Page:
According to the morphological classification system proposed by Noble et al. [29], the medullary canal of the proximal femur was classified into three types: a stovepipe type with a CFI < 3.0, a normal type with a CFI ≥ 3.0 and ≤ 4.7, and a champagne-fluted type with a CFI > 4.7.

These radiographs were evaluated by the same reviewer (B.T.) who was blinded from patients’ clinical information. Each parameter was measured twice with use of Mimics software (version 16.0; Nemaris, New York, USA) and averaged.

The severity of radiological hip involvement was assessed by using the bath ankylosing spondylitis radiology hip index (BASRI-Hip) system [33] on a five-point scale from 0 to 4 (0 = normal, no change; 1 = suspicious, possible focal joint space narrowing; 2 = minimal, circumferential joint space narrowing ≤2 mm; 3 = moderate, circumferential joint space narrowing> 2 mm, or bone-on-bone apposition of ≤2 cm; 4 = severe, bone deformity or bone-on-bone apposition of < 2 cm or THA). Consequently, all patients were categorized into two groups depending on the severity of hip involvement: absent, minimal or mild radiographic involvement (BASRI-Hip score = 0 or 1 or 2) (Group A) and moderate to severe radiographic involvement (BASRI-Hip score = 3 or 4) (Group B).

Bone mineral measurement

DXA measurements were obtained using a Prodigy DXA scanner (GE, Lunar, Madison, WI, USA) and were analyzed using the manufacturer’s software. The involved hip was scanned in the supine position using posteroanterior projections. The T-score at the site of femoral neck, greater trochanter, Ward’s triangle plus the total hip measurement, was calculated on the basis of the Chinese reference database [34]. The femoral neck was selected as the region of interest in OP and osteopenia diagnosis. We used the diagnostic criteria established by the World Health Organization (WHO) in 1994. A T-score ≤ − 2.5 standard deviation (SD) indicates OP; − 2.5 SD < T-score < − 1.0 SD indicates osteopenia; T-score ≥ − 1.0 SD indicates normal.

QCT images were obtained by using Aquilion 64-slice CT scanner (Toshiba, Tokyo, Japan), and transferred to the Mindways QCT Pro work station for analysis (Mindways Software Inc., Austin, TX, USA). The scan parameters were as follows: 120 kV, 125 mA, scan time 0.5 s, table height 90 cm, pitch 0.938, field of view 40 cm, matrix 512*512, slice thickness 1 mm. All patients were placed supine, and scanned from iliac crest to 8 cm below the lesser trochanter. Solid Mindways QCT phantom was placed beneath the hip joint of patients when performing the scan. Images were analyzed using the CTXA HIP Version 4.2.3 Module of the Mindways QCT Pro software. The vBMD at the site of femoral neck, greater trochanter, intertrochanteric region plus the total hip measurement, was documented. The CTXA equivalent T-scores calculated from 2D projections of QCT data of the femoral neck were used for diagnosis of OP and osteopenia in accordance with the WHO criteria [34, 35]. Accordingly, the patients were divided into three groups according to the CTXA equivalent T-scores: OP group (T-score ≤ − 2.5 SD), osteopenia group (− 2.5 SD < T-score < − 1.0 SD) and normal group (T-score ≥ − 1.0 SD).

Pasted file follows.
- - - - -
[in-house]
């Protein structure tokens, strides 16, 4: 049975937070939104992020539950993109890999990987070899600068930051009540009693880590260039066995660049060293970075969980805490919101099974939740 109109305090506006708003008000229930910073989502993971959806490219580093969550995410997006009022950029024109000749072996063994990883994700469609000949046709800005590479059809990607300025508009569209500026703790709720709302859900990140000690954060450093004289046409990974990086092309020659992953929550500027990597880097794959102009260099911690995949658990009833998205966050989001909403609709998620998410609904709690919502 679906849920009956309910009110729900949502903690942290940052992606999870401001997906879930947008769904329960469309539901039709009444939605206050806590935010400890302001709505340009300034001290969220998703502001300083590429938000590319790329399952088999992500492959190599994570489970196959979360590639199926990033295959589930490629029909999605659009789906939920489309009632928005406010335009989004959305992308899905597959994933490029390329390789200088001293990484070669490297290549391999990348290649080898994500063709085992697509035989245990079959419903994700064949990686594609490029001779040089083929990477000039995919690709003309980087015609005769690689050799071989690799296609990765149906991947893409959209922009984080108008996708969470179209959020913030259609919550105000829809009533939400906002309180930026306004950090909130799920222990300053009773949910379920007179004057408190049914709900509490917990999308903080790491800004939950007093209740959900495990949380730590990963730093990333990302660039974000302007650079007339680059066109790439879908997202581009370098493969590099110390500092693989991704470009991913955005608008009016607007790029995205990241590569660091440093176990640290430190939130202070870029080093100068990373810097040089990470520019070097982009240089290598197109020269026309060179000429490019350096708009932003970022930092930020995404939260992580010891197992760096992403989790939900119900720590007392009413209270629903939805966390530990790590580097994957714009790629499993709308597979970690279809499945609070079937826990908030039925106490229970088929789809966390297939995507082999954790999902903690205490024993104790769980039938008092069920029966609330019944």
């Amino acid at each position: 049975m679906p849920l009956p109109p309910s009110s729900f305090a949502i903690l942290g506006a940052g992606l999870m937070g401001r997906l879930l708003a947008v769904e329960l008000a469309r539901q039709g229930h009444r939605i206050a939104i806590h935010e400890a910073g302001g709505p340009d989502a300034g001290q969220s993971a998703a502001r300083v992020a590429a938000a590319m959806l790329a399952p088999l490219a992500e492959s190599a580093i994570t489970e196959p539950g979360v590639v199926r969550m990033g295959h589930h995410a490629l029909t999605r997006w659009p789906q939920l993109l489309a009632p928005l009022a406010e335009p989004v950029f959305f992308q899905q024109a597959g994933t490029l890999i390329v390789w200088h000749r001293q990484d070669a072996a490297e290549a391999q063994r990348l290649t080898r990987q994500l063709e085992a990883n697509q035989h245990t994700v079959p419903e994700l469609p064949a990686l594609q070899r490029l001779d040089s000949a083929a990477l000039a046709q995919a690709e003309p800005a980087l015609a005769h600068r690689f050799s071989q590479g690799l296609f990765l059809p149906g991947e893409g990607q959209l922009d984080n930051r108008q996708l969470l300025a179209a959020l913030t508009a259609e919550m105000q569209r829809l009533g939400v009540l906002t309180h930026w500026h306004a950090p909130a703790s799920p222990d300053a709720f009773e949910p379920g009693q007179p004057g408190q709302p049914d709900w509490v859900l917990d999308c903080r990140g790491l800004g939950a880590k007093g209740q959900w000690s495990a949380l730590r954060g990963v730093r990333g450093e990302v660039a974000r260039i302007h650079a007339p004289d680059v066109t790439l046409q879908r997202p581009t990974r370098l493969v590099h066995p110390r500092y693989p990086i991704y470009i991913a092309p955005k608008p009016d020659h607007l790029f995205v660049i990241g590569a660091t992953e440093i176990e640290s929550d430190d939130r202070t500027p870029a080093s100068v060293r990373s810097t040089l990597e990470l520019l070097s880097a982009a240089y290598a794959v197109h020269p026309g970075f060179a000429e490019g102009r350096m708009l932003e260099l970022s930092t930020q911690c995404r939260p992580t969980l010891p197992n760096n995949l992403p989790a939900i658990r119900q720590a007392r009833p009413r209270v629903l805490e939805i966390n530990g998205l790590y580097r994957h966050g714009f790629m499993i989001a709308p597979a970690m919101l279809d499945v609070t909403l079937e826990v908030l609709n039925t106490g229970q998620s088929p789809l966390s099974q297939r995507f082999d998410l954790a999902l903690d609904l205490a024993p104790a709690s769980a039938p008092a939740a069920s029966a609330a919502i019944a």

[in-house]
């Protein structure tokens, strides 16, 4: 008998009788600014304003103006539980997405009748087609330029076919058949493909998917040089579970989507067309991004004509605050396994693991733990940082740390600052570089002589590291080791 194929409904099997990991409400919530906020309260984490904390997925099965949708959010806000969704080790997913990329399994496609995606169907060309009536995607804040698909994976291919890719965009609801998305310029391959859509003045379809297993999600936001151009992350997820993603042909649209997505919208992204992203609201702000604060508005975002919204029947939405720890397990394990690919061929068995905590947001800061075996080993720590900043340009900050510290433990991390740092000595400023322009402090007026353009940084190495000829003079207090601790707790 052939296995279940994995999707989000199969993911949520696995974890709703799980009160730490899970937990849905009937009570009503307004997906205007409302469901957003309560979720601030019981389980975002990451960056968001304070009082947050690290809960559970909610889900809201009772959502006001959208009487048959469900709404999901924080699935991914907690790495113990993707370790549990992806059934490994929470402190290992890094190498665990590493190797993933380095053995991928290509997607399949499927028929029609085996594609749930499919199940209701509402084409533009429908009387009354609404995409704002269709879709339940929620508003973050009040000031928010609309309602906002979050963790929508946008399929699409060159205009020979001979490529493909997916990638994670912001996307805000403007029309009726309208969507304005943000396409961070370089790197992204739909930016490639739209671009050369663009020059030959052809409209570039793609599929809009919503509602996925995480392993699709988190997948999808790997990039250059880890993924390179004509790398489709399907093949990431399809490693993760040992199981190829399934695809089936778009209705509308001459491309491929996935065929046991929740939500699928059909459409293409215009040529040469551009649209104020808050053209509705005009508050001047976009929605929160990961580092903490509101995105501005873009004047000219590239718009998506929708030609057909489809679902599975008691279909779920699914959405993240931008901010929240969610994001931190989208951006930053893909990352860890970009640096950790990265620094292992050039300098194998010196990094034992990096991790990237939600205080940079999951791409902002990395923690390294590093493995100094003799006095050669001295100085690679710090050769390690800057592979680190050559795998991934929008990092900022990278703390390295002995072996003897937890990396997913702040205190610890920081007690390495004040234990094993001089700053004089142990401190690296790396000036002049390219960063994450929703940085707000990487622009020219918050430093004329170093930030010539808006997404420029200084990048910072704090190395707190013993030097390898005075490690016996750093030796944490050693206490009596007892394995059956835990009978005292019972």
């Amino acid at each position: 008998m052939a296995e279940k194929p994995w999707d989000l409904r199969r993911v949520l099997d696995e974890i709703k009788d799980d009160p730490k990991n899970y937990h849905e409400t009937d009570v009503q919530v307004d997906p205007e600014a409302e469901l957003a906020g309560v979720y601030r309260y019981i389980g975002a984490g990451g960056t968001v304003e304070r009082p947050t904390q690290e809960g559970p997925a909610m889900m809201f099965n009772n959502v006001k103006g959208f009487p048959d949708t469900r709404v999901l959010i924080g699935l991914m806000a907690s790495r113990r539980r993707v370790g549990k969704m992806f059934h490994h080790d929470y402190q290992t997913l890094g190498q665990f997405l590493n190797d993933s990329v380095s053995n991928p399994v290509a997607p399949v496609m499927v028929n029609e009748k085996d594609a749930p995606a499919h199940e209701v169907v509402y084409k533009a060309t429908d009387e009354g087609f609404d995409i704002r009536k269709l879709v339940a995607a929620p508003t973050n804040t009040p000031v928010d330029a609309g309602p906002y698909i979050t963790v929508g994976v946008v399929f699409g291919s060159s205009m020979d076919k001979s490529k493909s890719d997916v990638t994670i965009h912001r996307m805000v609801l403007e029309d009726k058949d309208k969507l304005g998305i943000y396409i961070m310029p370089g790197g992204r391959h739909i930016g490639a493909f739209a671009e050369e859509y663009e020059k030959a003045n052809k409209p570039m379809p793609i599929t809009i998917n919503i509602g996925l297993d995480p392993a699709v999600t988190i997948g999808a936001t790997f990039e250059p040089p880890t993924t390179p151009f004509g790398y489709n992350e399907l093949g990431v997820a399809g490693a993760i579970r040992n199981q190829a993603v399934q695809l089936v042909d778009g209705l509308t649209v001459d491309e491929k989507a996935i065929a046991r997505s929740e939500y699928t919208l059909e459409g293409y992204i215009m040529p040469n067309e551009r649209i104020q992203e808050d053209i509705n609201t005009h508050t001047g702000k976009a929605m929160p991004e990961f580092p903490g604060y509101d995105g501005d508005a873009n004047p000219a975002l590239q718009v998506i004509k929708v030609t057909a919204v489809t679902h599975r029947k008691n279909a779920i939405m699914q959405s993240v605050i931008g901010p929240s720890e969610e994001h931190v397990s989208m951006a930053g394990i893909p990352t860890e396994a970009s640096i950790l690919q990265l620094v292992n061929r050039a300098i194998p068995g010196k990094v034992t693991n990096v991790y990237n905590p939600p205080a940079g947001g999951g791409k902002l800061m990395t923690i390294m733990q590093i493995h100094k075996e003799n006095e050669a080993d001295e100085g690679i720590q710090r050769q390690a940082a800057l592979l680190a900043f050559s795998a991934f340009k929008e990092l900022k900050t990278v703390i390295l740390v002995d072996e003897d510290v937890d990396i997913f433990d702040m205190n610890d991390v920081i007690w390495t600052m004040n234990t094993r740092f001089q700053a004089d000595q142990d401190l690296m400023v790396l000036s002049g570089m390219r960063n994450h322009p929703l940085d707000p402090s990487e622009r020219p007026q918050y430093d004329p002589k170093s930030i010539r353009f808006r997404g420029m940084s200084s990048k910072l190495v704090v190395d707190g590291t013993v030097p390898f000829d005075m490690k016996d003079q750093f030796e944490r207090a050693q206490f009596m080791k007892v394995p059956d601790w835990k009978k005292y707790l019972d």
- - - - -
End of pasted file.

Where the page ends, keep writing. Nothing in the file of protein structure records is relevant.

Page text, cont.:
The laboratory examinations, radiographs, DXA scans were acquired on the same day in outpatient clinics and the QCT scans were conducted on the next day.

Statistical analysis

All statistical analyses were performed using SPSS version 17.0 (IBM Inc., Chicago, IL). Descriptive analyses for categorical variables were based on percentage and for continuous variables on mean and SD. Demographic features, clinical characteristics, and radiographic parameters were compared using the Student t-test and Chi-square test between group A and B. These data were also compared using one-way ANOVA (including post hoc analysis) and nonparametric Kruskal-Wallis test among OP group, osteopenia group and normal group, respectively. The correlations between continuous variables and ordinal variables were determined using Pearson correlation analysis and Spearman rank correlation analysis by correlation coefficient (r), respectively. Statistical significance was defined as p < 0.05.

Results

Baseline demographics and clinical parameters

The patient demographics and clinical parameters were shown in Table 1. The results of BASRI-Hip score were as follows: 0 score in 13 hips (20%), 1 in 17 hips (26.2%), 2 in 9 hips (13.8%), 3 in 18 hips (27.7%) and 4 in 8 hips (12.3%). Consequently, group A consisted of 39 hips (0–2 score) and group B consisted of 26 hips (3–4 score).